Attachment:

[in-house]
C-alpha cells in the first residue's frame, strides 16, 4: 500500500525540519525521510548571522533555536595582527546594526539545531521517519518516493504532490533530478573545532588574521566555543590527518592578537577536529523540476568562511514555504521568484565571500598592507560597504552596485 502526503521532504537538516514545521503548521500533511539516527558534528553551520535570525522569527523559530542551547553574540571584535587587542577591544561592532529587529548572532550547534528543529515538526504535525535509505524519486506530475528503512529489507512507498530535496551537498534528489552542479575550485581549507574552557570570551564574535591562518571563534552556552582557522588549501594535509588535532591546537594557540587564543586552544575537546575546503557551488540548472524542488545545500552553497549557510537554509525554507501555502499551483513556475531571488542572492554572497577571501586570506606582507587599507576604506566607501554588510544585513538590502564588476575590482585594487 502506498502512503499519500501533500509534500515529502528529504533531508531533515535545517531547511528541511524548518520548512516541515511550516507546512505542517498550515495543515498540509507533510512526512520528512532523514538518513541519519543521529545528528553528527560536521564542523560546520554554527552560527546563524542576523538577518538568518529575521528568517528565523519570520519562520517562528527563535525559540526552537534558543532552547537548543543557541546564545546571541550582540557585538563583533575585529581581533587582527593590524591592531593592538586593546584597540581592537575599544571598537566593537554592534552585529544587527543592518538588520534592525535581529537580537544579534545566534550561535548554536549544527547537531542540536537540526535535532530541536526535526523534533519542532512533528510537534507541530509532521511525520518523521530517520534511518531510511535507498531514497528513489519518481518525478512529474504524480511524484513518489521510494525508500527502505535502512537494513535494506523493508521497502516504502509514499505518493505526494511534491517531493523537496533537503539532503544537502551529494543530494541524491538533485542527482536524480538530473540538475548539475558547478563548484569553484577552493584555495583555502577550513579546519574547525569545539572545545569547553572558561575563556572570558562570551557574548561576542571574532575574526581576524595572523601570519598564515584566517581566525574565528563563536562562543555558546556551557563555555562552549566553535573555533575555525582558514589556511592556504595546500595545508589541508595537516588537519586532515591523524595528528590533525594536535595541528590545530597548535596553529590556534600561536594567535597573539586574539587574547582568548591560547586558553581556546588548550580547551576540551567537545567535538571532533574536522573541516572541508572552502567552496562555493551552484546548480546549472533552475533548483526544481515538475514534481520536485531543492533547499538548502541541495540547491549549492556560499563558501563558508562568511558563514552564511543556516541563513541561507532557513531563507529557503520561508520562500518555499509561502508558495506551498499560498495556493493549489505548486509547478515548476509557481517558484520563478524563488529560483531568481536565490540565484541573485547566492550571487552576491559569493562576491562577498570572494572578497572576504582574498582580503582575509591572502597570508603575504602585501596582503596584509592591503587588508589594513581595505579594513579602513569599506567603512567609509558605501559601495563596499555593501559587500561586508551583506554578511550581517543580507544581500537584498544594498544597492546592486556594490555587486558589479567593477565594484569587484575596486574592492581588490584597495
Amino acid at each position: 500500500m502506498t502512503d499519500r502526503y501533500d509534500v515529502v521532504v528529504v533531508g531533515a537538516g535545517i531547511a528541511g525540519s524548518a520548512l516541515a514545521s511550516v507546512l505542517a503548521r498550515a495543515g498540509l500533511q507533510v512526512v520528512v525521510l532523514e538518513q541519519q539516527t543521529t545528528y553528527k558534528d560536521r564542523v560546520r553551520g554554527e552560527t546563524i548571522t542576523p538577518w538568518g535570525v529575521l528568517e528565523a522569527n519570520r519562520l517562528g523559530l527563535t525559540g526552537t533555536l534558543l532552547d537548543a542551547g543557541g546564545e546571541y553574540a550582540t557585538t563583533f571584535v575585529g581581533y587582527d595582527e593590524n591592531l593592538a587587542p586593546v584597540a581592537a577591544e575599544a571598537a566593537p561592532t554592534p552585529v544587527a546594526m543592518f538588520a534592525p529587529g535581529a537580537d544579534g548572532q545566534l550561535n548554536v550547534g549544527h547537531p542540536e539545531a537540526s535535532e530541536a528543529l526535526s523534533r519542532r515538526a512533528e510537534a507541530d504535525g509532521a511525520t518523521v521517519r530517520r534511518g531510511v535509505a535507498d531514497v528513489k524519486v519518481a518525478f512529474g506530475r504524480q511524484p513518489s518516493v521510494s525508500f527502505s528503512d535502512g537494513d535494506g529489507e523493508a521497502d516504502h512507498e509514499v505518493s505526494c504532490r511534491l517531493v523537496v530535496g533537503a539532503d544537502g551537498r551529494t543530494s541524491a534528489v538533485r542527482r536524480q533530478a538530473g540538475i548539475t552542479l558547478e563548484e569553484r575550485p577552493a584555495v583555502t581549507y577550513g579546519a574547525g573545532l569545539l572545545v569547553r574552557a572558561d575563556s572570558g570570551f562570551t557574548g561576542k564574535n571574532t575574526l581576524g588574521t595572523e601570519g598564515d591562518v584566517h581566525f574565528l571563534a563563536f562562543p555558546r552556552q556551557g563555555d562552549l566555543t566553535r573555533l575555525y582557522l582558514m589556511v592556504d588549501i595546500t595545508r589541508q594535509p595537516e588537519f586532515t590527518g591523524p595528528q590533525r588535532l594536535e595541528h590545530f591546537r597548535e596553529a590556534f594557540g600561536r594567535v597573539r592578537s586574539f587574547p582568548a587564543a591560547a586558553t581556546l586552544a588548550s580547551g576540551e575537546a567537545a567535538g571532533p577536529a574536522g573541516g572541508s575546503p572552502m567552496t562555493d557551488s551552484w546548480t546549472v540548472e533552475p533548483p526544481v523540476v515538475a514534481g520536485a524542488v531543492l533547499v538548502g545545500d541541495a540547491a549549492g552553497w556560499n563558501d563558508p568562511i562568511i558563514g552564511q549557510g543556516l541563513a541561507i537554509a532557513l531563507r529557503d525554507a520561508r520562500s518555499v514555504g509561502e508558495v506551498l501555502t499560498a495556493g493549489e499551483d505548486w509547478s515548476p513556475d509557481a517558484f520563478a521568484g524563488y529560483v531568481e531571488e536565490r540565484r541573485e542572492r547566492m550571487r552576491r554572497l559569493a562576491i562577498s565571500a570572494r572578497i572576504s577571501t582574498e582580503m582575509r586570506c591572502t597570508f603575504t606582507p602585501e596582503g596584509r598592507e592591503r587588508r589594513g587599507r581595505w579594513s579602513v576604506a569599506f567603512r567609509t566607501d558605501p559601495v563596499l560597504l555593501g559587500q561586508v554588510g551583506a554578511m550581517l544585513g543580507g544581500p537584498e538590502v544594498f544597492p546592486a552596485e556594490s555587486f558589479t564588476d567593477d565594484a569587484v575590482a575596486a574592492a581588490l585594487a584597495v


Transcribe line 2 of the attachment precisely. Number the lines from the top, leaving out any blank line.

C-alpha cells in the first residue's frame, strides 16, 4: 500500500525540519525521510548571522533555536595582527546594526539545531521517519518516493504532490533530478573545532588574521566555543590527518592578537577536529523540476568562511514555504521568484565571500598592507560597504552596485 502526503521532504537538516514545521503548521500533511539516527558534528553551520535570525522569527523559530542551547553574540571584535587587542577591544561592532529587529548572532550547534528543529515538526504535525535509505524519486506530475528503512529489507512507498530535496551537498534528489552542479575550485581549507574552557570570551564574535591562518571563534552556552582557522588549501594535509588535532591546537594557540587564543586552544575537546575546503557551488540548472524542488545545500552553497549557510537554509525554507501555502499551483513556475531571488542572492554572497577571501586570506606582507587599507576604506566607501554588510544585513538590502564588476575590482585594487 502506498502512503499519500501533500509534500515529502528529504533531508531533515535545517531547511528541511524548518520548512516541515511550516507546512505542517498550515495543515498540509507533510512526512520528512532523514538518513541519519543521529545528528553528527560536521564542523560546520554554527552560527546563524542576523538577518538568518529575521528568517528565523519570520519562520517562528527563535525559540526552537534558543532552547537548543543557541546564545546571541550582540557585538563583533575585529581581533587582527593590524591592531593592538586593546584597540581592537575599544571598537566593537554592534552585529544587527543592518538588520534592525535581529537580537544579534545566534550561535548554536549544527547537531542540536537540526535535532530541536526535526523534533519542532512533528510537534507541530509532521511525520518523521530517520534511518531510511535507498531514497528513489519518481518525478512529474504524480511524484513518489521510494525508500527502505535502512537494513535494506523493508521497502516504502509514499505518493505526494511534491517531493523537496533537503539532503544537502551529494543530494541524491538533485542527482536524480538530473540538475548539475558547478563548484569553484577552493584555495583555502577550513579546519574547525569545539572545545569547553572558561575563556572570558562570551557574548561576542571574532575574526581576524595572523601570519598564515584566517581566525574565528563563536562562543555558546556551557563555555562552549566553535573555533575555525582558514589556511592556504595546500595545508589541508595537516588537519586532515591523524595528528590533525594536535595541528590545530597548535596553529590556534600561536594567535597573539586574539587574547582568548591560547586558553581556546588548550580547551576540551567537545567535538571532533574536522573541516572541508572552502567552496562555493551552484546548480546549472533552475533548483526544481515538475514534481520536485531543492533547499538548502541541495540547491549549492556560499563558501563558508562568511558563514552564511543556516541563513541561507532557513531563507529557503520561508520562500518555499509561502508558495506551498499560498495556493493549489505548486509547478515548476509557481517558484520563478524563488529560483531568481536565490540565484541573485547566492550571487552576491559569493562576491562577498570572494572578497572576504582574498582580503582575509591572502597570508603575504602585501596582503596584509592591503587588508589594513581595505579594513579602513569599506567603512567609509558605501559601495563596499555593501559587500561586508551583506554578511550581517543580507544581500537584498544594498544597492546592486556594490555587486558589479567593477565594484569587484575596486574592492581588490584597495